Microsoft's Surface tablet misses the tablet mark
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Given the revolutionary communications and social networking tools available to us all, it’s amazing how little customer and solution provider input goes into major product, business and sales decisions from the biggest and most powerful IT companies. Fact is, many decisions are based on executives from these behemoths talking to themselves. It’s the equivalent of making life-altering decisions from another planet. Call it Solution Providers Are From Mars, Vendors are From Venus.
Case in point: Microsoft’s recent Surface tablet launch, which made no mention of just what kind of role Microsoft’s business partners -- either solution providers or hardware OEM partners -- will play when Microsoft finally rolls out the products. Also missing were details on pricing and availability. To say partners were left dazed and confused is an understatement.
Ironically, the net impact of the announcement, obviously designed to capture some much-needed tablet mindshare as Apple’s business computing footprint grows with each passing day, is that Microsoft has pushed more partners into the Apple iPad camp. This at a time when Apple has stepped up its channel game and is now working hand in hand with partners of all shapes and sizes to grow its business far beyond its consumer market share into mainstream corporate America.
Denali Advanced Integration, a $200 million company headquartered in Redmond, Wash., a five-minute ride from Microsoft’s headquarters, is a good example of a longtime Microsoft partner that is working closely with Apple to deliver mobile solutions. John Convery, executive vice president of vendor relations and marketing for Denali, said the surprise Microsoft Surface announcement has left partners “scratching their heads.” He said his company’s Apple mobile solution business is growing at breakneck pace. “At a time when Apple has identified the need to extend their reach into the enterprise by working with partners on the mobile experience with services, integration and security, Microsoft’s failure to discuss its go-to-market strategy and how partners play is baffling,” said Convery. “It’s confusing. Just because you are the big software giant in the industry doesn’t mean you can roll into town and call the shots in the tablet market. There is a big sheriff in town and it’s called Apple.”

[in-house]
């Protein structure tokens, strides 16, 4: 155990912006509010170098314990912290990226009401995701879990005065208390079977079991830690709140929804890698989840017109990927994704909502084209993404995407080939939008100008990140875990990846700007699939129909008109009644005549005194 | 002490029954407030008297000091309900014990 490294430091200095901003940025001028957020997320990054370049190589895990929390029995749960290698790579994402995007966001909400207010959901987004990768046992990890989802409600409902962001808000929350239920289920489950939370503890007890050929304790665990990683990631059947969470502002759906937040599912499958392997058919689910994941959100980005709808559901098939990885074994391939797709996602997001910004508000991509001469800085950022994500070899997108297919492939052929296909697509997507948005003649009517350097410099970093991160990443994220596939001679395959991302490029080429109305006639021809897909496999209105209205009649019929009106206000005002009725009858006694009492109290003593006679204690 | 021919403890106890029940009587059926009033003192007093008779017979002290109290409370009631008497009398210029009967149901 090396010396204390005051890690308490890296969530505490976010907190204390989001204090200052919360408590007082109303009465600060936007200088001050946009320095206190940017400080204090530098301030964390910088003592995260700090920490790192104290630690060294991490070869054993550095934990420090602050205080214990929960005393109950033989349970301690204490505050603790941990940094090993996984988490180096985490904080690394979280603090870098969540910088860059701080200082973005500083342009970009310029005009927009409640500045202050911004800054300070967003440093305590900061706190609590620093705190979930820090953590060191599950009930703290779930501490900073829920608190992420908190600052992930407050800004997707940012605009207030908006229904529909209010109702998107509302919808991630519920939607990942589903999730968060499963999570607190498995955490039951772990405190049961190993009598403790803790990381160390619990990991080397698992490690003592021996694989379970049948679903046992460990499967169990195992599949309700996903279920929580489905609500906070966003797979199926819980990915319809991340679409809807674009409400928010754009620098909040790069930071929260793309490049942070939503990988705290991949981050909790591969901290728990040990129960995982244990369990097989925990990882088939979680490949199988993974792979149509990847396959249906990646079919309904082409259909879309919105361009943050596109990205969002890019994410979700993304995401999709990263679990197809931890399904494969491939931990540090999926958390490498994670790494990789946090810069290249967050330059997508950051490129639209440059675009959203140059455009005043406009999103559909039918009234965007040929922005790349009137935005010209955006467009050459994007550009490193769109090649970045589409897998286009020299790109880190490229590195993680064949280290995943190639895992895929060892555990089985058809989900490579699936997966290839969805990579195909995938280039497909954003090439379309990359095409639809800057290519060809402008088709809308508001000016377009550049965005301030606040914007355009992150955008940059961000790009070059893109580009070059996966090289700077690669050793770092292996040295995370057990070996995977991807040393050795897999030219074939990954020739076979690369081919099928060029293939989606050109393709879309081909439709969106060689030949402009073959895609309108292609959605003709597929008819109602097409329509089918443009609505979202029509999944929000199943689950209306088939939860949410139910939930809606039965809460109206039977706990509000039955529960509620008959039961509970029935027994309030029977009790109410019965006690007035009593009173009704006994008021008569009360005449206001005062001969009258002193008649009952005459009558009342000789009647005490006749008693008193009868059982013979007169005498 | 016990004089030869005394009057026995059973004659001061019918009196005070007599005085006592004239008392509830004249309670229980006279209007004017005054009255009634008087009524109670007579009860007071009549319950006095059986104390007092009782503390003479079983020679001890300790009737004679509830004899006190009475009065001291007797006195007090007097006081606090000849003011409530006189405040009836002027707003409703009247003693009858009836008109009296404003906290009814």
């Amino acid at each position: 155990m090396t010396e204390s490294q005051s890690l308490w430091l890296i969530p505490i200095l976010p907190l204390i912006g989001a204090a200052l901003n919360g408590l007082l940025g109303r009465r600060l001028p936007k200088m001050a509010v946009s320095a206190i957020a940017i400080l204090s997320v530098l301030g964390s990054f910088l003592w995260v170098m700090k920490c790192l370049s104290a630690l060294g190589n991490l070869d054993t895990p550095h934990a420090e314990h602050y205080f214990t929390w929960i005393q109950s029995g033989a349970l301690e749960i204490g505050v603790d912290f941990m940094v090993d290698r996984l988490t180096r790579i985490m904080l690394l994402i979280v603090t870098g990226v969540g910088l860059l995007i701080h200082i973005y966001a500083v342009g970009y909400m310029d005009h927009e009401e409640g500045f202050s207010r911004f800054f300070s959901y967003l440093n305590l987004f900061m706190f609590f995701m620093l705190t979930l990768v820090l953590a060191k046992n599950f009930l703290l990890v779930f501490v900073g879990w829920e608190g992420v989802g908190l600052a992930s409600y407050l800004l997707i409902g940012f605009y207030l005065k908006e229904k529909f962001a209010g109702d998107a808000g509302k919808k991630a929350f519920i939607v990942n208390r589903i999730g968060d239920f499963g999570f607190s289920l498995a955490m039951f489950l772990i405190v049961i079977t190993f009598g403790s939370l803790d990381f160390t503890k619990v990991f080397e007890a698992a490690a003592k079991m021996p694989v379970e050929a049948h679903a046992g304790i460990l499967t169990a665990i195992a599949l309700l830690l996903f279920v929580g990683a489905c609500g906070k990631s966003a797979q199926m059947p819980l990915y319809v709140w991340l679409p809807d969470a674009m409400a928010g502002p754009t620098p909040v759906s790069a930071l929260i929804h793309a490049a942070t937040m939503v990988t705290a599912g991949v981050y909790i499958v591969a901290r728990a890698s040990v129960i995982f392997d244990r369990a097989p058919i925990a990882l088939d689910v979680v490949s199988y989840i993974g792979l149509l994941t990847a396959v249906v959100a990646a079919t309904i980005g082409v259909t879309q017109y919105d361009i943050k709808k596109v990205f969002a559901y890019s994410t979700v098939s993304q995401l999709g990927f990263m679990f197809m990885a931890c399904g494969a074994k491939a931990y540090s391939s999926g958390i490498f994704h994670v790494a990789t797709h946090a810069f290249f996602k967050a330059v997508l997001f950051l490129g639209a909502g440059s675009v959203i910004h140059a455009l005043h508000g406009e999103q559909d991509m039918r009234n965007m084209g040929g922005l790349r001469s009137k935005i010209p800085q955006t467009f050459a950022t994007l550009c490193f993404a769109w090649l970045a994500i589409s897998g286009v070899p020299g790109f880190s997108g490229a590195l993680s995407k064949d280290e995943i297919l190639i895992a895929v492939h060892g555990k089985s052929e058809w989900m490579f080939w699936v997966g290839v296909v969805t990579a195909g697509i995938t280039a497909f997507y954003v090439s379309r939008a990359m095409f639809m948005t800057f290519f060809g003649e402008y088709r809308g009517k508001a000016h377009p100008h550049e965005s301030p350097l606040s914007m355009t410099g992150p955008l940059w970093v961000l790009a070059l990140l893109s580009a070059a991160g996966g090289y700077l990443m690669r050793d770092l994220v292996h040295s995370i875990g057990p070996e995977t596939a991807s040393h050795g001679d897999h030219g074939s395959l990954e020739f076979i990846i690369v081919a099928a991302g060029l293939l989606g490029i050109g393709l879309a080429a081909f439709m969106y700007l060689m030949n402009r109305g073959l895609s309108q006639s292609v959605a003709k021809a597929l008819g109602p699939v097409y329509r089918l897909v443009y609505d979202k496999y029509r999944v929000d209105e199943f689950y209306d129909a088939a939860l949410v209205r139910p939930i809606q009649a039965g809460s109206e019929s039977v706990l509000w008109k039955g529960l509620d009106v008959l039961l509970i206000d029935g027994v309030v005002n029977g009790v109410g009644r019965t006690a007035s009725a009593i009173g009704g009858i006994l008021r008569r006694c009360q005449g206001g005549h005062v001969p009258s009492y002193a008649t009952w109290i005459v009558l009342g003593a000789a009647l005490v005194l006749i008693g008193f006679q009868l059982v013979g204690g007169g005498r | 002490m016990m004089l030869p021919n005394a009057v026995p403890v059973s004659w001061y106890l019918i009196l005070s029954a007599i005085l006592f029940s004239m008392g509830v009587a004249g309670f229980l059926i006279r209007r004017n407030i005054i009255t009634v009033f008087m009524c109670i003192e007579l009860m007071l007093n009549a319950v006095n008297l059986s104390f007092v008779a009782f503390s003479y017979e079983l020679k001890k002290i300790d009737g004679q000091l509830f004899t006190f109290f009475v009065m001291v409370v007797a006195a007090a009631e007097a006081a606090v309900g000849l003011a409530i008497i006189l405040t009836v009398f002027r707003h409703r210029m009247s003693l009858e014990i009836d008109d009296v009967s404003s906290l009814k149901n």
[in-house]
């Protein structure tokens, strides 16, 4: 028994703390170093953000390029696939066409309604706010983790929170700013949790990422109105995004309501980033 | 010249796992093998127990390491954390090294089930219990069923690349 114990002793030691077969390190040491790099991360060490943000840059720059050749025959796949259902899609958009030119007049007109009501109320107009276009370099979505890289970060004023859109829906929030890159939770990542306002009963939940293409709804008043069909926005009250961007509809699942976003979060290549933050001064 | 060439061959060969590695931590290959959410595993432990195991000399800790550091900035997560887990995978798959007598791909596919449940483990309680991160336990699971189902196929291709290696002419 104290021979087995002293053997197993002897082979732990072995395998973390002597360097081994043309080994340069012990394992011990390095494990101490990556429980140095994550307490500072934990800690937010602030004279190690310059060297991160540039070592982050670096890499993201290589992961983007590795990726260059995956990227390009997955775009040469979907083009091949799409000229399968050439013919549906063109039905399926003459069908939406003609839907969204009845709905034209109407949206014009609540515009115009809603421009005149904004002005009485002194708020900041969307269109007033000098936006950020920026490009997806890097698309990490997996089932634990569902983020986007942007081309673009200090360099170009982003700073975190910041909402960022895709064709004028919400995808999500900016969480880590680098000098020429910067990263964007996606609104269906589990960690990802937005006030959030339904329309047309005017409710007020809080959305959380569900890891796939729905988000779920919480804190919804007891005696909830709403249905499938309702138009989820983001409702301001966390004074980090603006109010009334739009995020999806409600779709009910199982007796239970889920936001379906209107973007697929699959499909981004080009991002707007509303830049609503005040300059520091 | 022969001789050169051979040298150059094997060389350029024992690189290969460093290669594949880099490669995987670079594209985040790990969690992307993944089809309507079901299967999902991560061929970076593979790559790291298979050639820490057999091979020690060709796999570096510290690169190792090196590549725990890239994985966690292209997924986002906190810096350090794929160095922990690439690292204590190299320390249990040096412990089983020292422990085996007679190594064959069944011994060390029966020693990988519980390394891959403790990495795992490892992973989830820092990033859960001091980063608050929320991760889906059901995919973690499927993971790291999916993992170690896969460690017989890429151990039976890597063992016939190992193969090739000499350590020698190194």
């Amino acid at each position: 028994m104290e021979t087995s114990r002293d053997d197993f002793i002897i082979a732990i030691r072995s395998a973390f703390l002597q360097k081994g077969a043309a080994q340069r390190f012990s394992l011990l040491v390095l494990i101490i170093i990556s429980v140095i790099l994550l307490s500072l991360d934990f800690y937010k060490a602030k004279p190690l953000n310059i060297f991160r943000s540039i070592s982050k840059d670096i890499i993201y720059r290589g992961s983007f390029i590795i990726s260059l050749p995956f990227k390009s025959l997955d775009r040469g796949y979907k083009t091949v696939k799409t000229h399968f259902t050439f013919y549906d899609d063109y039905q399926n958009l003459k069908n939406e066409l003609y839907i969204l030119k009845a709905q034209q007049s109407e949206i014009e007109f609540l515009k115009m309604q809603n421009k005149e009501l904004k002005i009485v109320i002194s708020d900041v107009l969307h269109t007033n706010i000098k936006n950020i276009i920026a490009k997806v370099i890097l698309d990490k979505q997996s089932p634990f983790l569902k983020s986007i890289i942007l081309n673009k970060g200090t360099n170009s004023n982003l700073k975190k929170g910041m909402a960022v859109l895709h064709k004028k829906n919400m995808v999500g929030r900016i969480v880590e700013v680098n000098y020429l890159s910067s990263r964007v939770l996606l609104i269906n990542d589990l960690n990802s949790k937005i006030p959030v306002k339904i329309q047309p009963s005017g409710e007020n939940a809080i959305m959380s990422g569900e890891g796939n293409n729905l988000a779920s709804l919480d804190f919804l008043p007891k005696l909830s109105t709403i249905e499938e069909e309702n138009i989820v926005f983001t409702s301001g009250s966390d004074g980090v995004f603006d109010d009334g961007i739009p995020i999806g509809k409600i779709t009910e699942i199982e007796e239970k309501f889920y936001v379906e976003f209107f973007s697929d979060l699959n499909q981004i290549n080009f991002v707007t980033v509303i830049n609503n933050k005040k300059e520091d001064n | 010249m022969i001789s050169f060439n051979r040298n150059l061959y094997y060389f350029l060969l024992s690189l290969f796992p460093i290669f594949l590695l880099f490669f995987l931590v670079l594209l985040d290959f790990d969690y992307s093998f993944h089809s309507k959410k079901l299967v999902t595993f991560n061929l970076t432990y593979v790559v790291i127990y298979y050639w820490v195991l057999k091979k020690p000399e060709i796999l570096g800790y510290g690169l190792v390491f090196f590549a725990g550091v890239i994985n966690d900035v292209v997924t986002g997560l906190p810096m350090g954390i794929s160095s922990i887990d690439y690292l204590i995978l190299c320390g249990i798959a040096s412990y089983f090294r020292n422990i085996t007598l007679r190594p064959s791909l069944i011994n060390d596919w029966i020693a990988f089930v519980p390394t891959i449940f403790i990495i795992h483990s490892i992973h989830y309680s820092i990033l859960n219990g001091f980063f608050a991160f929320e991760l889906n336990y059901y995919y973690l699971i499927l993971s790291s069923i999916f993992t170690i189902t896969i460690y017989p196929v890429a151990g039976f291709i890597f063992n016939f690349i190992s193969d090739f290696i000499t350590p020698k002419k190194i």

Denali often does nondisclosure prebriefings, bringing together its customers with vendor R&D teams to provide feedback on product prototypes, etc. It goes without saying, that did not happen in this case. “Apple is at our offices every week with technical talent and sales guys,” Convery said. “They are taking this very seriously. They are all in with us. We don’t know what Microsoft is doing. What does Microsoft think: We are going to be a deer in headlights and slow down to see what they are going to do six months from now?”
If Microsoft were smart, Convery said, the company’s channel team would pull together key solution providers to discuss Surface product, pricing and mobile solution strategies. “We have a tremendous knowledge of this business and would love to have a discussion about how partners can help,” he said. “There is so much preinvestment a Denali makes to stay ahead of the curve. We have heard nothing from Microsoft about this announcement. We are starving for details and information so we can make intelligent decisions. You can’t sell from an empty cart.”
Selling from an empty cart indeed. That’s just what kind of position Microsoft has put partners in with the Surface Tablet announcement.
BACKTALK: What does Microsoft need to do to improve its strategy around its new tablet? Contact Steve Burke at firstname.lastname@example.org.